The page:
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Christmas fruit cake |

fruitcake

Christmas fruit cake

Christmas cakes that contain alcohol should be made about a month ahead of time to allow the flavor to mature. Incredibly, fruit cakes containing alcohol can be stored for around 9 months if in an airtight container.

What you need

500g raisins
500g currants
500g mixed candied citrus peel
375g flour
Pinch of salt
½ teaspoon nutmeg
½ teaspoon allspice
375g soft butter
375g treacle sugar
6 eggs
50ml brandy

The process

Heat the oven to 150 Celsius.

Lightly butter and line a deep cake tin(should be 28cm x about 17cm deep) with grease proof paper. (cut a circle for the bottom and then line the sides)

Sift together the flour, salt, nutmeg and allspice onto a piece of grease proof paper.

In another bowl(large), cream together the sugar and butter until a creamy texture is reached. Take an electric beater and add the eggs one at a time to the sugar mixture beating well after each addition.

Add the flour in 3 batches, stirring by hand to combine after each batch. Add the dried fruits and the brandy and mix by hand.

Scoop the mixture into the tin and smooth the top. Then take the back of a spoon and create a depression in the center by pressing with the back of the spoon(about ½ cm deep)

Place in the oven for 2 ½ hours, test with a metal skewer to see that it comes out clean. If not, return to the oven covered with tin foil (you don’t want it to become too dark brown)for a further 15 – 30 minutes and test again.

Remove from the oven and allow to cool in the tin.

I am not mad about marzipan so prefer to melt some smooth apricot jam with a little brandy and paint it over the cake before serving.

Store the cake in a tin in a cool place until Christmas. Here is a Christmas glazed gammon recipe , a Christmas roast turkey recipe and of course, perfect roast potatoes.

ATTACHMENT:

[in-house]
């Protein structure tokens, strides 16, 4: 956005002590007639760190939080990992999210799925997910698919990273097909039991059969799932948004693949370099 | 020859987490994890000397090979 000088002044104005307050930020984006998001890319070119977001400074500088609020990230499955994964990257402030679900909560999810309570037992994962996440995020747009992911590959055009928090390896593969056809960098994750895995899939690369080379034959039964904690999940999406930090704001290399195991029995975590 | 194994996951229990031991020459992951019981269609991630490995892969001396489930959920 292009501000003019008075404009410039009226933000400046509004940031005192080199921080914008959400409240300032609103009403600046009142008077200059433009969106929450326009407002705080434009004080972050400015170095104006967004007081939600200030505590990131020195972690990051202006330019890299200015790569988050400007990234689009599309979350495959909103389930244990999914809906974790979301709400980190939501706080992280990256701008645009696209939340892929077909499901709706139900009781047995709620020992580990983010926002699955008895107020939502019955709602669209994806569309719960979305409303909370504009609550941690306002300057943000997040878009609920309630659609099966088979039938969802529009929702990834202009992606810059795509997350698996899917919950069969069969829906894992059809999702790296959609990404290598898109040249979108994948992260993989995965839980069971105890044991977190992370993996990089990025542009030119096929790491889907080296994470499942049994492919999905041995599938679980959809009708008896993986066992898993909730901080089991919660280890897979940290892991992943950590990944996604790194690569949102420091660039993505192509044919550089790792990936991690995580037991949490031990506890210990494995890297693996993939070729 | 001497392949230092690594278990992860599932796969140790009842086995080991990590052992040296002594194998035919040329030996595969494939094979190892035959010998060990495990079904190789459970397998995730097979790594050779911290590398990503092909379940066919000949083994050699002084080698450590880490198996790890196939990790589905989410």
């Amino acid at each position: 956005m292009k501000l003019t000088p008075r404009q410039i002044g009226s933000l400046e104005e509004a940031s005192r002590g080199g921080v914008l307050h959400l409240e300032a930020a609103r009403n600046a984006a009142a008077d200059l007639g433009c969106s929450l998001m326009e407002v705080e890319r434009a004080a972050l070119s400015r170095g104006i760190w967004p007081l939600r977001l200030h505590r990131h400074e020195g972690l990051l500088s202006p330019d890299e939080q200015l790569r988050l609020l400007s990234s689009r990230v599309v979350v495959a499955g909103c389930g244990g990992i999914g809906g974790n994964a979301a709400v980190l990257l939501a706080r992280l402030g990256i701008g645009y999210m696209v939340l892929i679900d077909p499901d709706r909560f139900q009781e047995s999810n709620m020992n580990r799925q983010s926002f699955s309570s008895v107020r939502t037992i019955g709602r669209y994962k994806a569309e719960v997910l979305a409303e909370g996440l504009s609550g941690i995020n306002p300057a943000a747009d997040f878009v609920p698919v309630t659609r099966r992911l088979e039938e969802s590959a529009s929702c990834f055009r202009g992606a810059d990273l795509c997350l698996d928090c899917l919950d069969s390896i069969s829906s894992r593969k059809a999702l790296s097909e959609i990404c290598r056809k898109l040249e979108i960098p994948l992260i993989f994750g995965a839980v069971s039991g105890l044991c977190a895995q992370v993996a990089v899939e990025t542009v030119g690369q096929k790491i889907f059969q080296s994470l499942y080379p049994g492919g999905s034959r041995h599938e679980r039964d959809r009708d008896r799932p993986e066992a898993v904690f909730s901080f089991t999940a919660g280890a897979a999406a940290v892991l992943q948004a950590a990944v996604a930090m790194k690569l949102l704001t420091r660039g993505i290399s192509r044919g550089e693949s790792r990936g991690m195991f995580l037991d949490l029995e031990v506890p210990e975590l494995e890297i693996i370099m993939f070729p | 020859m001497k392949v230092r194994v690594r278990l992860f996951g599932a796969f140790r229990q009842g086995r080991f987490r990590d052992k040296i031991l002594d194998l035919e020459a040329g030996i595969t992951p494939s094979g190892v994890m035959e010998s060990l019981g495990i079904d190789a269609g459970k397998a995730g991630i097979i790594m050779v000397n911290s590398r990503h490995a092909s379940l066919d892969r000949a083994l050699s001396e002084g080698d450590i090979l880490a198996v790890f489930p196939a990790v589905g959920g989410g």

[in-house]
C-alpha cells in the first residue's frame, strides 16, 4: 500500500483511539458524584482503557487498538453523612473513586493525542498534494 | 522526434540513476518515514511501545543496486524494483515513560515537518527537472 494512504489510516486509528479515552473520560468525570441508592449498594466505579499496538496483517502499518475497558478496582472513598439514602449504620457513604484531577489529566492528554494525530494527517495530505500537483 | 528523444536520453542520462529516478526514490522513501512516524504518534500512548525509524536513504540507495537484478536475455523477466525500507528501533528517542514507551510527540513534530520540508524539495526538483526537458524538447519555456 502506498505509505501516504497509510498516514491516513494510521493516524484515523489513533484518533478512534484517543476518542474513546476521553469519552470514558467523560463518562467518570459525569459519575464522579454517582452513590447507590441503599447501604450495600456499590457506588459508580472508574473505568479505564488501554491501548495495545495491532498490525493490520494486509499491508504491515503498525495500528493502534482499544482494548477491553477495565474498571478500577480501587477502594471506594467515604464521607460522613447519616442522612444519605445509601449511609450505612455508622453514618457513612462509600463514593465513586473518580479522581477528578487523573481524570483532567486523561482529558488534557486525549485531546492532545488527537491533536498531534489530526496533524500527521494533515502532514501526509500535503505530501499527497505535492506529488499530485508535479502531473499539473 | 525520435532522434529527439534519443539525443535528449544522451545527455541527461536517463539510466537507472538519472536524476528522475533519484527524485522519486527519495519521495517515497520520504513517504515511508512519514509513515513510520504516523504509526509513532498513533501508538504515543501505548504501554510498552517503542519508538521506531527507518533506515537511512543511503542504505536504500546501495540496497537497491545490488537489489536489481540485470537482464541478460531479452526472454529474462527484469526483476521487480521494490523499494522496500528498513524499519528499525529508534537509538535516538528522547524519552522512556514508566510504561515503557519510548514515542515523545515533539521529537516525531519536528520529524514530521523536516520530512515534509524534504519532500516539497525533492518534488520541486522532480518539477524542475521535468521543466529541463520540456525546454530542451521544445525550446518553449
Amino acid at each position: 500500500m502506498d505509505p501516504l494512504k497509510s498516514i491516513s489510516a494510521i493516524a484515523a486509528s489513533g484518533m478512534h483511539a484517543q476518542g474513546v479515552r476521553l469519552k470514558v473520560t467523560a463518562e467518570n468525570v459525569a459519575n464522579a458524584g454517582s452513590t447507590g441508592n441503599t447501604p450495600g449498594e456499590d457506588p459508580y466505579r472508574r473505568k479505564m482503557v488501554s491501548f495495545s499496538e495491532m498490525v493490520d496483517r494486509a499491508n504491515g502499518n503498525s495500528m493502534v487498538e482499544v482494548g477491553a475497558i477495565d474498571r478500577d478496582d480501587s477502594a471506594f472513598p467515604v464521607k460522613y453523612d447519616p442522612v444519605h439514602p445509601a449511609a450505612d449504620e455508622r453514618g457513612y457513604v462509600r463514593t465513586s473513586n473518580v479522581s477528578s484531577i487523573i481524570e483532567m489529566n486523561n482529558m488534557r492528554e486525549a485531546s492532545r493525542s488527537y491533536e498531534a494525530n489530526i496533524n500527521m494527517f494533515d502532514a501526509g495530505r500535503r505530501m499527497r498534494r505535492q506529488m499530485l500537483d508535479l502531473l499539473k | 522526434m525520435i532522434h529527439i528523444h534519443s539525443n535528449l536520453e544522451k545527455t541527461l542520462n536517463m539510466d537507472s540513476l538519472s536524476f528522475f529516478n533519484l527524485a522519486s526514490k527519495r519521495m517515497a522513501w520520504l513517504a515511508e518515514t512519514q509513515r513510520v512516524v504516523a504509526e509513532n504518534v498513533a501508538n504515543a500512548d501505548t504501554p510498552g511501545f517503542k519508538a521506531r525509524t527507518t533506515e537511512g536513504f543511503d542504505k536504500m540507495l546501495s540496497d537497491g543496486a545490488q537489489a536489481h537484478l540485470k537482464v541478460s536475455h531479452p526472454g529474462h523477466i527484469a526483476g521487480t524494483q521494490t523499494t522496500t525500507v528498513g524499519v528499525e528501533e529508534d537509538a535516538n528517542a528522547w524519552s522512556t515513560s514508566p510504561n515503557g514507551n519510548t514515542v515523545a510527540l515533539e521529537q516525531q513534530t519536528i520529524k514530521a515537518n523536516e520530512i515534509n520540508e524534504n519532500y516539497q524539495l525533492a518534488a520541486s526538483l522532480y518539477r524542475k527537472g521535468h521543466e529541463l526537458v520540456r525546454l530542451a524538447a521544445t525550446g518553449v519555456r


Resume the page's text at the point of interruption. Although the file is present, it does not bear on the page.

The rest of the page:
See all of the Christmas recipe ideas


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30 Responses to “Christmas fruit cake”

  1. Geraldine says:

    Substitute for Brandy

    You can also soak your fruit in a half a bottle of rum essence overnight (small bottle).

  2. Pat Wood says:

    Fresh orange juice is an excellent substitute for brandy, but then I would not add as much peel rather the same weight in sultanas, cherries or dates.

    • Graham says:

      Hi Pat, Thanks, thats a great substitute idea in fact been considering starting up a substitutes website.. have substitues.co.za (I’m a bit of a domain collector) Cheers for now G

  3. Margie says:

    Thanks for what seems to be an awesome recipe – mine is in the oven as I type here. I have searched and searched for days for the right recipe, as I knew exactly what I wanted and thanks a million -this seems to be just it 🙂 Many thanks again !!!!!

  4. kershnee says:

    hey graham
    the recipes seems easy enough to try but what about icing, how do i make that stiff type of icing used on wedding cakes.

  5. Ericka Rademeyer says:

    I like the fruitcake recipe above, however, can you email me a recipe for diabeties. My husband not allowed any sugar. Regards

  6. Diana says:

    Hi Graham

    I need to make a christmas cake without brandy what can I use instead?
    Thanks
    Diana

    • Graham says:

      Hi Diana, the brandy is there to add flavour so you could add some very strong fragrant tea with a a teaspoon of vanilla essence. Use a tea like earl grey or another fragrant tea. Have a great time G

  7. Alvin says:

    Hi Graham, I would like a light Christmas cake. I mean with a lot less fruit and a bit more cake. Any suggestions on how to alter this recipe.

  8. Liza Supra says:

    Hi Graham,
    Your recipe for the xmas cake looks good. Please help, the picture shows there’s cherries and nuts in, but there is none in the ingredients?

    Thanks

    Liza

    • Graham says:

      Hi Liza, I often add bits and pieces depending on how I feel and who it is for, providing you keep the quantities the same, add a few cherries or nuts if that is what you like. Enjoy, G

  9. Pat Catchpole says:

    How Many Many times I see all the ingredients all the directions bar one, what size diameter the tin that the cake is going to be baked in should be! In this recipe there’s even the depth of the tin but no diameter! 17cm depth is pretty deep!

    • Graham says:

      Hi Pat, another bollocking, sorry for omission… It’s a big cake which should see you through Christmas. The tin I have is very old and does not reach the top. Recipe changed G

  10. Pat Wood says:

    Hi Graham, Your recipe for the xmas cake looks good. Have you ever used this recipe to make mini xmas cakes and if so how long would you bake them for.

    Thanks

    • Graham says:

      Hi Pat, I haven’t but see no reason why it shouldn’t work well. Cooking time will be less so make 2 small ones to test before you do a whole lot. G

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